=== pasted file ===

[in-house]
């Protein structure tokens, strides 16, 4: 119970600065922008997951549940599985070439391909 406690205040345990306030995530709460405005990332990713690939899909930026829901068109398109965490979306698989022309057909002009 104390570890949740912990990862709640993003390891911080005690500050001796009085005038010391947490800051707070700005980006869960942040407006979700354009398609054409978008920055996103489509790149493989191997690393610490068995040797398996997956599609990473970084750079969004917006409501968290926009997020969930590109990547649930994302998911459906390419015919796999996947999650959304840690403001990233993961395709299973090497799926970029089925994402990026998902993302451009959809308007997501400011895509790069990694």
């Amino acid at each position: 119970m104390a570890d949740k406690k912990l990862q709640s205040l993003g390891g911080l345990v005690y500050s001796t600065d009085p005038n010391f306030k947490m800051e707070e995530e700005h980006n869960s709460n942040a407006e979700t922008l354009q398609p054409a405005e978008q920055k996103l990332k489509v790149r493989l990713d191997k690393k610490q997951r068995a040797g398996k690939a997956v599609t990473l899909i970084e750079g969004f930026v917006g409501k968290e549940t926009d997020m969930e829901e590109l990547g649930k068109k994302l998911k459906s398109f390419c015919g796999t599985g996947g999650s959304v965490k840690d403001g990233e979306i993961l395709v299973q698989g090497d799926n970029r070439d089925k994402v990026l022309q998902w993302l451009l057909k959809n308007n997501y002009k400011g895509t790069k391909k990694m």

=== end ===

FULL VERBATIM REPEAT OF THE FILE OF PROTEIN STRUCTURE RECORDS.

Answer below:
[in-house]
């Protein structure tokens, strides 16, 4: 119970600065922008997951549940599985070439391909 406690205040345990306030995530709460405005990332990713690939899909930026829901068109398109965490979306698989022309057909002009 104390570890949740912990990862709640993003390891911080005690500050001796009085005038010391947490800051707070700005980006869960942040407006979700354009398609054409978008920055996103489509790149493989191997690393610490068995040797398996997956599609990473970084750079969004917006409501968290926009997020969930590109990547649930994302998911459906390419015919796999996947999650959304840690403001990233993961395709299973090497799926970029089925994402990026998902993302451009959809308007997501400011895509790069990694």
């Amino acid at each position: 119970m104390a570890d949740k406690k912990l990862q709640s205040l993003g390891g911080l345990v005690y500050s001796t600065d009085p005038n010391f306030k947490m800051e707070e995530e700005h980006n869960s709460n942040a407006e979700t922008l354009q398609p054409a405005e978008q920055k996103l990332k489509v790149r493989l990713d191997k690393k610490q997951r068995a040797g398996k690939a997956v599609t990473l899909i970084e750079g969004f930026v917006g409501k968290e549940t926009d997020m969930e829901e590109l990547g649930k068109k994302l998911k459906s398109f390419c015919g796999t599985g996947g999650s959304v965490k840690d403001g990233e979306i993961l395709v299973q698989g090497d799926n970029r070439d089925k994402v990026l022309q998902w993302l451009l057909k959809n308007n997501y002009k400011g895509t790069k391909k990694m």